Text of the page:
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United States

Confidential Insurance Company: Vertical Delineation of PFAS in Groundwater


TRC was engaged by a global insurance company to assist with technical review and claim management for a release of PFAS from stack emissions and other sources at separate fluoropolymer recycling plants in a small community. The releases impacted soil, surface water, sediment, and both shallow and deep groundwater on and off site.


TRC reviewed existing technical documents and provided input on strategies to efficiently and effectively delineate the releases. This input included assessing the potential for cross-contamination of deep groundwater wells that were installed beneath areas with very elevated PFAS concentrations in soil and shallow groundwater.

TRC’s expert PFAS team quickly identified potential issues with the reliability of PFAS detections in deep groundwater. The reliability concerns were based on (among other factors) the higher percentage of longer-chained (>C9), less mobile PFAS in deeper wells than shorter-chained (<C9) and more mobile PFAS in the deep wells compared to the shallow wells and soil. Site geologic conditions, which included over 20 feet of unsaturated, fine-grained sediment, also indicated that actual impacts to deep groundwater were improbable. To minimize the potential for drag-down of shallow soil contamination, specific deep well construction, development, and sampling protocols were developed for replacement deep wells to prevent contamination or leakage of shallow groundwater to the deep aquifer.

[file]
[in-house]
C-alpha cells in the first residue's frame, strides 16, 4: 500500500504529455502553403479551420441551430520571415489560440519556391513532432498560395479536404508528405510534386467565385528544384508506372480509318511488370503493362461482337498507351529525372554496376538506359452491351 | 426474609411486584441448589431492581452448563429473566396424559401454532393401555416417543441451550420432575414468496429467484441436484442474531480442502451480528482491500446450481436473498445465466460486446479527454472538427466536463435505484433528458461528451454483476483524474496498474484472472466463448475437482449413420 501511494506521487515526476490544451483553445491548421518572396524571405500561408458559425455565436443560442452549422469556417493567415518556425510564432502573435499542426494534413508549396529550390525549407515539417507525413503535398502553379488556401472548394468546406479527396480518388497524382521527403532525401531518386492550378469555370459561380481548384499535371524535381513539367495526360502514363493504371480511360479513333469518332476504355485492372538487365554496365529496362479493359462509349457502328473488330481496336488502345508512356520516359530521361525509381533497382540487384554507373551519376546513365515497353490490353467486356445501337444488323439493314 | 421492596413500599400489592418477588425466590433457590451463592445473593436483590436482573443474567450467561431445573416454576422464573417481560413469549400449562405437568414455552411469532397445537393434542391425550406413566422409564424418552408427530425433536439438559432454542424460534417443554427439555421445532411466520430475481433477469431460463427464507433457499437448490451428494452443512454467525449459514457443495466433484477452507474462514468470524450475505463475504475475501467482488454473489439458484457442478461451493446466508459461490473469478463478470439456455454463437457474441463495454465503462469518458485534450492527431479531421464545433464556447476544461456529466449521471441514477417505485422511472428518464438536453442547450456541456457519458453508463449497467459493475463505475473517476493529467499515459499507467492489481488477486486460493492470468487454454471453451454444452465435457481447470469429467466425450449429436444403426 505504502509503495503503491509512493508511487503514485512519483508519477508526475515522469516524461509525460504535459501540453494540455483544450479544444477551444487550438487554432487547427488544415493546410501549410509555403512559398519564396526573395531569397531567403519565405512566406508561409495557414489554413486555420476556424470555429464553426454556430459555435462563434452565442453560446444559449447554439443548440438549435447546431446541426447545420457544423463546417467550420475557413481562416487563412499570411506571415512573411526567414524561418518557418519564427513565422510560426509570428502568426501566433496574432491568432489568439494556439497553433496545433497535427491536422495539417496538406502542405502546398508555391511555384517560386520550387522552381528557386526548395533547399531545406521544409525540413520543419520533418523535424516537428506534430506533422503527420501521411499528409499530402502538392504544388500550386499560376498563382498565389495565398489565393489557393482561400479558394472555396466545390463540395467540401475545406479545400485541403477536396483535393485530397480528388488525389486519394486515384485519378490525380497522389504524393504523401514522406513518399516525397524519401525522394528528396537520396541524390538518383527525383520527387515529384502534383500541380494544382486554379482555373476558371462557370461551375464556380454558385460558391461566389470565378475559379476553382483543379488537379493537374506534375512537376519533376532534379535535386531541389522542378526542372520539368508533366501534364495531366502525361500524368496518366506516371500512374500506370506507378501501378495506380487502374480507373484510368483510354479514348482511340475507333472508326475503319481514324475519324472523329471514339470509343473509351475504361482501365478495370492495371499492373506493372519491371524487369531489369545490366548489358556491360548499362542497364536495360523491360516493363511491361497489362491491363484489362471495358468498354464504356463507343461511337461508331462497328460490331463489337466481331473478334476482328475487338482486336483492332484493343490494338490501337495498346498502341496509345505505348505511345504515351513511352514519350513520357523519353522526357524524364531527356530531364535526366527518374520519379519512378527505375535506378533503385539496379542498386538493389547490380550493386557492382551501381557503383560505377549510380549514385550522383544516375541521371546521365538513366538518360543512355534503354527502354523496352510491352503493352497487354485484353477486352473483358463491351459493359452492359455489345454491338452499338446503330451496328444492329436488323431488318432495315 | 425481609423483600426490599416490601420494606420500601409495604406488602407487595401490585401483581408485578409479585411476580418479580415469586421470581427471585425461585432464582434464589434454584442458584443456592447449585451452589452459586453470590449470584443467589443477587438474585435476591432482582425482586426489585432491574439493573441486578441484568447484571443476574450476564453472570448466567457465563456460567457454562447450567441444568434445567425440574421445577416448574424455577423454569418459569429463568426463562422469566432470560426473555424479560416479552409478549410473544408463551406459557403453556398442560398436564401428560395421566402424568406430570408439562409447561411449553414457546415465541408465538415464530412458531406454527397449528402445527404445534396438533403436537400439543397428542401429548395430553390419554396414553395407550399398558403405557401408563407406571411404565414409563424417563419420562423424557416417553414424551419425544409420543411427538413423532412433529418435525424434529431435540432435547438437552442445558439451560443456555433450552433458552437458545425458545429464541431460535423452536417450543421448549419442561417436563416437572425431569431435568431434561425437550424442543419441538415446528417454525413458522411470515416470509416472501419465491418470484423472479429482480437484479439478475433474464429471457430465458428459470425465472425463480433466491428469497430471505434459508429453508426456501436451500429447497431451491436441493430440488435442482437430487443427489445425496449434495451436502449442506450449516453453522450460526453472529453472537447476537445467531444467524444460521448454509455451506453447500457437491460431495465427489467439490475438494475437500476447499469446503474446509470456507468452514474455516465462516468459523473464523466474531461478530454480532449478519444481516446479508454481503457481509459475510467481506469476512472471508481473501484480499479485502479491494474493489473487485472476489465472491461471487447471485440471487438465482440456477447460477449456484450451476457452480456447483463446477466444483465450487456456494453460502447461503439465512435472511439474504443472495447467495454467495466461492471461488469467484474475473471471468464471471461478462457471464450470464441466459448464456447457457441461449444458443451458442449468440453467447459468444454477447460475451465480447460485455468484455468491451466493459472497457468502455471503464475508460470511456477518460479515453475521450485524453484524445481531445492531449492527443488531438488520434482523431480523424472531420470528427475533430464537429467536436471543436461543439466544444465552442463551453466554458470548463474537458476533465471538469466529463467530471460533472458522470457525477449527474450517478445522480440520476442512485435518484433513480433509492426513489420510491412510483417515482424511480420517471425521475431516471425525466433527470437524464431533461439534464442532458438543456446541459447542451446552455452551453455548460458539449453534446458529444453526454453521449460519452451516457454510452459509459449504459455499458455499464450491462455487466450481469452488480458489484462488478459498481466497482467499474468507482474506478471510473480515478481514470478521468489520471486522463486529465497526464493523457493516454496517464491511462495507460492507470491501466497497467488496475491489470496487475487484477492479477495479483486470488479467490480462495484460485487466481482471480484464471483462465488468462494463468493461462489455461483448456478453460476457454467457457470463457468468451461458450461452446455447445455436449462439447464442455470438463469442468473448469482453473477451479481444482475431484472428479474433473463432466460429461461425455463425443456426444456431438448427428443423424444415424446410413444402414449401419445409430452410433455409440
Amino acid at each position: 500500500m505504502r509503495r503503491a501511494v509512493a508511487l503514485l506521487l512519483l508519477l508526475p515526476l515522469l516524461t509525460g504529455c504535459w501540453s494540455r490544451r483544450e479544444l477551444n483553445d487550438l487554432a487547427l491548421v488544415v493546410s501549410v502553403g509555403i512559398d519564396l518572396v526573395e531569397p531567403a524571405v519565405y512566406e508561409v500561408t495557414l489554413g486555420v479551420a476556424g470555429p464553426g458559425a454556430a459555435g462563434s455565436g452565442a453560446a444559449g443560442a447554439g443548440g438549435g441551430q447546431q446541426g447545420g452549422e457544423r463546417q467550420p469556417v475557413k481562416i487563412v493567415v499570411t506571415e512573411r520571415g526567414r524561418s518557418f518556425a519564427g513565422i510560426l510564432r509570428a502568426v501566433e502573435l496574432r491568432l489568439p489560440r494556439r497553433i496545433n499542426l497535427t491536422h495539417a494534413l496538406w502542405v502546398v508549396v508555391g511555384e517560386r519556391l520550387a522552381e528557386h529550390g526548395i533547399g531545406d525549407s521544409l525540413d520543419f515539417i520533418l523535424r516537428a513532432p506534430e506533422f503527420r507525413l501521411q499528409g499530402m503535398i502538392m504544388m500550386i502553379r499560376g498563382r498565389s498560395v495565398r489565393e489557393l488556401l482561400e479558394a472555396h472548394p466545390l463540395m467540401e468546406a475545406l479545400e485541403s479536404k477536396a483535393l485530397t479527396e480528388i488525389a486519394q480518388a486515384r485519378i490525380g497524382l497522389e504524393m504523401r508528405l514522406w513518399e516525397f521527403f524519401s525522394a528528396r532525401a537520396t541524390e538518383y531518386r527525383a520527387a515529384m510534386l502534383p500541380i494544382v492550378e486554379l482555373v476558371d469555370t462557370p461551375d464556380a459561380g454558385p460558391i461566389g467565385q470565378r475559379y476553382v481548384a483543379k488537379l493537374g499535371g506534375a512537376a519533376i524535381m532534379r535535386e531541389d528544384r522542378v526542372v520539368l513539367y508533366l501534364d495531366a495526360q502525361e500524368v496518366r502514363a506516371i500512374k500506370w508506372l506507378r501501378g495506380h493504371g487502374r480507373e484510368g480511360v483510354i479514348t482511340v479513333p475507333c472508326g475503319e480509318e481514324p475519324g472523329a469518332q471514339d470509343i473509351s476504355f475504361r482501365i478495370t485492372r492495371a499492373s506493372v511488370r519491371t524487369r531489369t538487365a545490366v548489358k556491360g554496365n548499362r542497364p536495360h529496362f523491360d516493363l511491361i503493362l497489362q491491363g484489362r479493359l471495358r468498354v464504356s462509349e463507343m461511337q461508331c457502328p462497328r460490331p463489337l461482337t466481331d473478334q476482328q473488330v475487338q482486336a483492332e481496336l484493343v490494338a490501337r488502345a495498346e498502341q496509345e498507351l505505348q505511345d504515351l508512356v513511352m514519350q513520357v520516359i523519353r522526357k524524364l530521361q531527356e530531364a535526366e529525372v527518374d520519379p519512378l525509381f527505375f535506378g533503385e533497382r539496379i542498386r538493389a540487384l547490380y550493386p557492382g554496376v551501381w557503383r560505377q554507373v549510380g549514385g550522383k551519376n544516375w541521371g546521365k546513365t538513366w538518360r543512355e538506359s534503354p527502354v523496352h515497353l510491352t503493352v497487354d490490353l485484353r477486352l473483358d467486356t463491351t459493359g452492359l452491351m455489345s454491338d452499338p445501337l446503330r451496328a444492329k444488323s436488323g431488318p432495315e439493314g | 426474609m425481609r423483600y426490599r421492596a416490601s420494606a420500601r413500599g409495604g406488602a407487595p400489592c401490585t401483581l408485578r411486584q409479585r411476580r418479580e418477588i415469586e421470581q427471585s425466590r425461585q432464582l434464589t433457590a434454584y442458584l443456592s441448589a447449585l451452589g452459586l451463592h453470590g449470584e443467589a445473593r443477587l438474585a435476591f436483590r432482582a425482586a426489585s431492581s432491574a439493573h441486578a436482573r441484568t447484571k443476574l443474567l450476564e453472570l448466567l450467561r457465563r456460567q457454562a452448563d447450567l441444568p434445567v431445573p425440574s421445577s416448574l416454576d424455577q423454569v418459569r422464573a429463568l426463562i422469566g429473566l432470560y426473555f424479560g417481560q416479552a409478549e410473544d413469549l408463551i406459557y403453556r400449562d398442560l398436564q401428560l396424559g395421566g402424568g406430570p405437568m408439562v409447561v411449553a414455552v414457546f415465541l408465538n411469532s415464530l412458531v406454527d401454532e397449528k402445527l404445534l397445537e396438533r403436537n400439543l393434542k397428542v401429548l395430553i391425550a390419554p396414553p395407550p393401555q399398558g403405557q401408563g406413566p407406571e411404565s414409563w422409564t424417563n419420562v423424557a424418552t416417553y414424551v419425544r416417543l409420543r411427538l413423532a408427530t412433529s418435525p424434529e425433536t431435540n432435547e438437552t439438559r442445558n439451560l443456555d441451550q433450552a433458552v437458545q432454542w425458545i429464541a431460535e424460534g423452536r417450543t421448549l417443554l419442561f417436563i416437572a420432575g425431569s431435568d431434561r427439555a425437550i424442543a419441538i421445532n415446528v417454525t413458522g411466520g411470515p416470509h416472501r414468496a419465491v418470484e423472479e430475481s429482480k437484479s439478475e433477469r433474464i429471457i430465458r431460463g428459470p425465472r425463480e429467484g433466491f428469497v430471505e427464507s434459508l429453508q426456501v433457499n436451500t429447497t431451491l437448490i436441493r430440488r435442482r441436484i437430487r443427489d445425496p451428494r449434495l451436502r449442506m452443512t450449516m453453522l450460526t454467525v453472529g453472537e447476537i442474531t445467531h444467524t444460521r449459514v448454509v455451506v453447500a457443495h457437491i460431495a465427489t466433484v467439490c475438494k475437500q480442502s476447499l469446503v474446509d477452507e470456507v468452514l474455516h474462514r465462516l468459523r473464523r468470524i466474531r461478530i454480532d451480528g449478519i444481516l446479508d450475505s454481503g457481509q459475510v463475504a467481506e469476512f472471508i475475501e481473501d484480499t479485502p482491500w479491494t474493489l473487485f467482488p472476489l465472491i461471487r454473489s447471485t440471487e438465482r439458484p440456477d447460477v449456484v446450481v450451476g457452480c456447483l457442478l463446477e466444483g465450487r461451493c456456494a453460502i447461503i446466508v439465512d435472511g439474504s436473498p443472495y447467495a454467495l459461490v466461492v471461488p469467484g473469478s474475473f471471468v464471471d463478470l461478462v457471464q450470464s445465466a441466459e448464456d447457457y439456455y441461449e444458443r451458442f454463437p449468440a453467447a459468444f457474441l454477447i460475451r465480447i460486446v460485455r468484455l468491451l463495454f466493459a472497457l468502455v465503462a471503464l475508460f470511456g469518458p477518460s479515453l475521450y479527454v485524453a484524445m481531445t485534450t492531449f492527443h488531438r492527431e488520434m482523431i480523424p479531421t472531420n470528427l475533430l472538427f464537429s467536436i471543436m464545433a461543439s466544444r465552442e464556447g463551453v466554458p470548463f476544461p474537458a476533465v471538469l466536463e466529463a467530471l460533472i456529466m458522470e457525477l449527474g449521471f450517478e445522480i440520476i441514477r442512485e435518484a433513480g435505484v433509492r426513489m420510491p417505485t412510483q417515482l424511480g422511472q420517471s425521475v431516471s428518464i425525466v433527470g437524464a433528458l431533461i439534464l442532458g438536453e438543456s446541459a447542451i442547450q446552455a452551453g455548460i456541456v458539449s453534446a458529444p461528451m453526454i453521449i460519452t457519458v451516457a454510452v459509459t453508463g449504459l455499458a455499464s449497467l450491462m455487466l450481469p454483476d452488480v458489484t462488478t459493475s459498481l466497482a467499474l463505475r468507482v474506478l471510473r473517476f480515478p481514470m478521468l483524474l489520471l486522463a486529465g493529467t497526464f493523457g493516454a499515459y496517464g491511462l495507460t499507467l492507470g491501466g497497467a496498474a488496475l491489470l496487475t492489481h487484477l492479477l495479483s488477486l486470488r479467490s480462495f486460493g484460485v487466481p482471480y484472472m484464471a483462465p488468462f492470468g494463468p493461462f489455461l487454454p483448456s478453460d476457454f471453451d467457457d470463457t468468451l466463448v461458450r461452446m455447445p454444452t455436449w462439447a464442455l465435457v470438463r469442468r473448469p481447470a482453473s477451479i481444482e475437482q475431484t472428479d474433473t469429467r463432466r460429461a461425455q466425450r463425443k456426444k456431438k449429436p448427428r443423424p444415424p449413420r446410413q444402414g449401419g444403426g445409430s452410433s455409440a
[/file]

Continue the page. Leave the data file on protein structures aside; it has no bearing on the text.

These protocols included:

  • Removing the upper two feet of soil prior to drilling around the wells to minimize drag-down of impacted surface soil and constructing a bentonite surface seal (see above photo) prior to drilling to minimize cave-in and surface water run-in during drilling.
  • Installing permanent, grouted steel well casings to depths that penetrated into the zone beneath the shallow aquifer
  • Using a telescopic, sonic drill inside the grouted steel casing to advance well borings to the desired depth
  • Allowing ample time for the well seal to cure prior to well development
  • Performing thorough well development prior to sampling


  • The replacement deep wells yielded non-detect to trace level PFAS results, and provided data that were representative of actual groundwater conditions. These results provided a defensible technical case to the state environmental agency that the prior results showing deep groundwater impacts were not reliable.
  • The deep groundwater in the area of the sites is used as a potable water resource, so eliminating this exposure pathway to PFAS will provide significant cost savings to the insurance company and the insured.

Project Location Midwest US

Contract Award $65,000

Completion Date July 2021

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